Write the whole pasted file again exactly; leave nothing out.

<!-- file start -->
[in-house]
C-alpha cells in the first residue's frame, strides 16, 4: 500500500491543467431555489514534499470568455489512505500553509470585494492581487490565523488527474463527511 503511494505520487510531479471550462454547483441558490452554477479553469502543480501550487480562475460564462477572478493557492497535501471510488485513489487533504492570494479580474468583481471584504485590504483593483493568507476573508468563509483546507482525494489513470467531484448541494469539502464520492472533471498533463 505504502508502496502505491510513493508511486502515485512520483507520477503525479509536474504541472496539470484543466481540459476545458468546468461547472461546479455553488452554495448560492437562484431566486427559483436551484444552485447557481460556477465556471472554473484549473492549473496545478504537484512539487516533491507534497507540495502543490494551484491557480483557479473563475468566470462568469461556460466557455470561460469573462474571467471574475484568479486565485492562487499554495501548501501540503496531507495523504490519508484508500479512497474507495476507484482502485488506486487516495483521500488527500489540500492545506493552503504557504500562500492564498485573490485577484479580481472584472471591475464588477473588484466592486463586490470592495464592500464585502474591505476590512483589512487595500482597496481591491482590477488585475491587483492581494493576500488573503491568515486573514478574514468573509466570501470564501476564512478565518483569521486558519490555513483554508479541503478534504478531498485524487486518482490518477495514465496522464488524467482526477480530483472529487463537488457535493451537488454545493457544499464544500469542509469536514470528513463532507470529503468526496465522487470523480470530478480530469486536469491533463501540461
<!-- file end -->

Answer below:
[in-house]
C-alpha cells in the first residue's frame, strides 16, 4: 500500500491543467431555489514534499470568455489512505500553509470585494492581487490565523488527474463527511 503511494505520487510531479471550462454547483441558490452554477479553469502543480501550487480562475460564462477572478493557492497535501471510488485513489487533504492570494479580474468583481471584504485590504483593483493568507476573508468563509483546507482525494489513470467531484448541494469539502464520492472533471498533463 505504502508502496502505491510513493508511486502515485512520483507520477503525479509536474504541472496539470484543466481540459476545458468546468461547472461546479455553488452554495448560492437562484431566486427559483436551484444552485447557481460556477465556471472554473484549473492549473496545478504537484512539487516533491507534497507540495502543490494551484491557480483557479473563475468566470462568469461556460466557455470561460469573462474571467471574475484568479486565485492562487499554495501548501501540503496531507495523504490519508484508500479512497474507495476507484482502485488506486487516495483521500488527500489540500492545506493552503504557504500562500492564498485573490485577484479580481472584472471591475464588477473588484466592486463586490470592495464592500464585502474591505476590512483589512487595500482597496481591491482590477488585475491587483492581494493576500488573503491568515486573514478574514468573509466570501470564501476564512478565518483569521486558519490555513483554508479541503478534504478531498485524487486518482490518477495514465496522464488524467482526477480530483472529487463537488457535493451537488454545493457544499464544500469542509469536514470528513463532507470529503468526496465522487470523480470530478480530469486536469491533463501540461